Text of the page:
Victims ‘diss’ bishops’ upcoming meetings
- Victims ‘diss’ bishops’ upcoming meetings
- Six sessions - with prosecutor- start this weekend
- SNAP urges parishioners to push for five specific reforms
- It begs Catholics to “ask tough questions & insist on straight answers”
- "Enforcement,” not “education” is what’s lacking, support group says
Holding signs and childhood pictures at a sidewalk news conference, a support and advocacy group for child sex abuse victims will urge KC Catholics to
-- attend six upcoming “education” meetings with their bishop about child safety, but
-- ask their bishop tough questions about clergy sex crimes and cover ups,
-- insist he take five specific abuse prevention steps, and
-- remember church officials hide sex crimes due to a lack of courage, not “education”
They will also
--pledge to fight "harder than ever" to protect the confidentiality of wounded men, women and teenagers who seek their group’s help, despite an “unprecedented attack” by Catholic officials to force SNAP to disclose private communications by victims, witnesses, journalists, prosecutors, police, whistleblowers and others, and
--beg KC citizens who saw, suspected or suffered clergy sex crimes to call prosecutors right away.
Wednesday, January 4, 2:00 p.m.
Outside the Kansas City diocesan headquarters/chancery office, 20 W. 9th Street, (corner of 9th and Baltimore) in Kansas City MO
Two-four clergy sex abuse victims who belong to a confidential support group called SNAP, the Survivors Network of those Abused by Priests (SNAPnetwork.org), including a St. Louis man who is the organization’s director and who was deposed on Monday by five church defense lawyers
This Saturday (Jan. 7) in north KC (at St. Charles parish), embattled KC Catholic Bishop Robert Finn will attend the first of six meetings in western Missouri about child safety. SNAP wants to remind the public that these events are being held largely because Finn, facing possible criminal charges in Clay County, made a deal with prosecutors there. Holding such meetings was part of that deal.
SNAP also says that events like this mislead citizens about the church’s on-going child sex abuse and cover up crisis. Catholic officials “educate” lay people about abuse, implying that lay people having inadequate knowledge is the problem. But SNAP maintains however, that the problem is a lack of courage and compassion by top church managers, not a lack of education by unpaid lay people.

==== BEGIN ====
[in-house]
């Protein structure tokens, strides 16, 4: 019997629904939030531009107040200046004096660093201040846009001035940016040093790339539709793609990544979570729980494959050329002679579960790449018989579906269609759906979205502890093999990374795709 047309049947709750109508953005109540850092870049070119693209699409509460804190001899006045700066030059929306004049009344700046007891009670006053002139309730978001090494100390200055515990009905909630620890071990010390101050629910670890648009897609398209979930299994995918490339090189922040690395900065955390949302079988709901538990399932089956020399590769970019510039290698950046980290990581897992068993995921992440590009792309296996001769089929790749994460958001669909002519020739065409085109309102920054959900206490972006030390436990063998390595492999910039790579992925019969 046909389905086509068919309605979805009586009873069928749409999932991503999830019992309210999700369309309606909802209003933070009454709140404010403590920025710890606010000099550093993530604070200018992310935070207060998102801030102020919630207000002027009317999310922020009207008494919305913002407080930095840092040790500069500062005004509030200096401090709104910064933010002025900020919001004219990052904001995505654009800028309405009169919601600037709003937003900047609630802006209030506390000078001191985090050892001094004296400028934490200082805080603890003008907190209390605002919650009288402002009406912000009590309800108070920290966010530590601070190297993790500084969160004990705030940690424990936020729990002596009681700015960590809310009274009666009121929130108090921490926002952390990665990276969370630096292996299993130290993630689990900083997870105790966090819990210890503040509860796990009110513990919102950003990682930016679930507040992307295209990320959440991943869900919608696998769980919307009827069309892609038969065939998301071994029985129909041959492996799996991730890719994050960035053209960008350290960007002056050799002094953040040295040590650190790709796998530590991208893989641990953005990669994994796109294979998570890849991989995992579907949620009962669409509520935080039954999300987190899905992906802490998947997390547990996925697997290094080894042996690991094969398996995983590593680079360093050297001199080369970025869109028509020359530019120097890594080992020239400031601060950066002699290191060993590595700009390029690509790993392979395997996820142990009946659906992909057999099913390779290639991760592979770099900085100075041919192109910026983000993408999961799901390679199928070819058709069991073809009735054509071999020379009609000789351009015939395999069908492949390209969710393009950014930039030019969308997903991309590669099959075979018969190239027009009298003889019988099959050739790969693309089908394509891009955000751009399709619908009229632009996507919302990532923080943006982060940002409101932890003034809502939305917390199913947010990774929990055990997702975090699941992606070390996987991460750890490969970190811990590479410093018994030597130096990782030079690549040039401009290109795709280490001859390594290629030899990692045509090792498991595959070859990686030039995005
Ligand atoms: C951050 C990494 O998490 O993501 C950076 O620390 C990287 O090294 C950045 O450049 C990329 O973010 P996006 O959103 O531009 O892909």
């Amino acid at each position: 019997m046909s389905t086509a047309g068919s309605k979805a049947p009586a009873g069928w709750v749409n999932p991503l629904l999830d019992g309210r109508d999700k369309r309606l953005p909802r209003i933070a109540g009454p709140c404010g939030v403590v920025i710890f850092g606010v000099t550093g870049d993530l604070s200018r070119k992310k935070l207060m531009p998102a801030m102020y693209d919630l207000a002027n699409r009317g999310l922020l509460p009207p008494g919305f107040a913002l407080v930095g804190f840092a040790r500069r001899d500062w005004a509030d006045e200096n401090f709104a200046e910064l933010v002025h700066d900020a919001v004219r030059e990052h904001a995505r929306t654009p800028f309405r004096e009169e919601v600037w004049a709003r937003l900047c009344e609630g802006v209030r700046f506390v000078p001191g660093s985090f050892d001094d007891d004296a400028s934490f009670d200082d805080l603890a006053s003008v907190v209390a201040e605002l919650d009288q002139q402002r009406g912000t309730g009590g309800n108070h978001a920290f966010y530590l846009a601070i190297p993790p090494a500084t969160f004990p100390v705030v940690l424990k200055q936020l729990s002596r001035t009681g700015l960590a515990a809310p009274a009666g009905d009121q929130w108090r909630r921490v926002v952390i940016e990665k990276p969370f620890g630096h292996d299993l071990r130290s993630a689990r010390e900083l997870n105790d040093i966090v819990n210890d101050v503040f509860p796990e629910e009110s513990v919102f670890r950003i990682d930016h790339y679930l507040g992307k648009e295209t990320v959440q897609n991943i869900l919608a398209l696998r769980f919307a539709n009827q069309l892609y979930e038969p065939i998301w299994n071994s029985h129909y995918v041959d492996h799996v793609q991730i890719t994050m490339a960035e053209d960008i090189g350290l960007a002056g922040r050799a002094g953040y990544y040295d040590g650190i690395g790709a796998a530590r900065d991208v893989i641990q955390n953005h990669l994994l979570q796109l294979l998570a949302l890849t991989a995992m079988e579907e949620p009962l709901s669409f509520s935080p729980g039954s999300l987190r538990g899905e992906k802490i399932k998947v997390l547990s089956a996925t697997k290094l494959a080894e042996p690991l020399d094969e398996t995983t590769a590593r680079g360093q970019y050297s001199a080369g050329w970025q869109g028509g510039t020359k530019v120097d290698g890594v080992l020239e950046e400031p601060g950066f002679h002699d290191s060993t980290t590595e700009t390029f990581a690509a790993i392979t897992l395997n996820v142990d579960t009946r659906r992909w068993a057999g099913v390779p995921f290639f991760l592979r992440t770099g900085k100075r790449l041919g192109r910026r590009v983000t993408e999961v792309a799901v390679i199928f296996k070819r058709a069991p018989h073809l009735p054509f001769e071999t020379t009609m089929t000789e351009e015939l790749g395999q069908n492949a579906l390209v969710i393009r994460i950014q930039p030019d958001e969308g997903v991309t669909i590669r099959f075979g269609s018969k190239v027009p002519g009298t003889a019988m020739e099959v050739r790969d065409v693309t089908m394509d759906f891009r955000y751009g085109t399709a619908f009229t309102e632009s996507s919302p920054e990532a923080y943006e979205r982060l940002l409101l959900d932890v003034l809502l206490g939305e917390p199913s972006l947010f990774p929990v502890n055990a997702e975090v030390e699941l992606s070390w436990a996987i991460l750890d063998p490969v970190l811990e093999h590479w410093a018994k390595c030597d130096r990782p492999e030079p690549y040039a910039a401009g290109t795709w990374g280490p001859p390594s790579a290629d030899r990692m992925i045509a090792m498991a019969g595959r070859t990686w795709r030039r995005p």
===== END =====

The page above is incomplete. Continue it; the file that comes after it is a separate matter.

Still, SNAP encourages Catholics to attend, but to speak up, ask questions, and prod Finn and other church staffers to take specific, proven abuse prevention steps. Specifically, the group wants Finn to permanently post on his website the names, photos and whereabouts of all proven admitted. And they want Finn to publicly fire or demote at least one of several Catholic employees who ignored or concealed child sex crimes, and publicly praise at least one church employee who reported suspected child sex crimes to police.
Finally SNAP will also blast Finn for letting his priests launch a "cruel attack" to violate the privacy of - and learn the names of - victims, witnesses, whistleblowers, journalists, police, prosecutors, donors and others who contact the group. On Monday, as part of that effort, SNAP director David Clohessy (who will be at today’s news conference) was deposed in St. Louis. But a judge’s order, issued yesterday, prevents him from discussing that testimony, so he will NOT talk about the deposition today.
The other meetings are Jan. 14 in Liberty, Feb. 4 in KC (St. Patrick Parish), Feb. 11 in Smithville, Feb. 18 in Kearney and March 3 in KC (St. Gabriel Parish)
David Clohessy 314.566.9790, SNAPclohessy@aol.com
50 State AG Call for Grand Jury
Any investigation must be:
- independent of and separate from the church
- must have subpoena powers and ability to compel testimony under oath
Anything short of these criteria is a sham and whitewash.
In addition, write letters to the editor, make phone calls to politicians as they can apply pressure to keep them responsive to our demand. We need to make efforts to ensure that they follow up on what the state is doing to investigate these crimes.
Note to Letter Writers
Use your own words and style of writing. Cut and paste from the templates as you wish. Include your experiences, whether as a survivor or as a member of the community. And relate your letter to the state you were abused in or state now living in.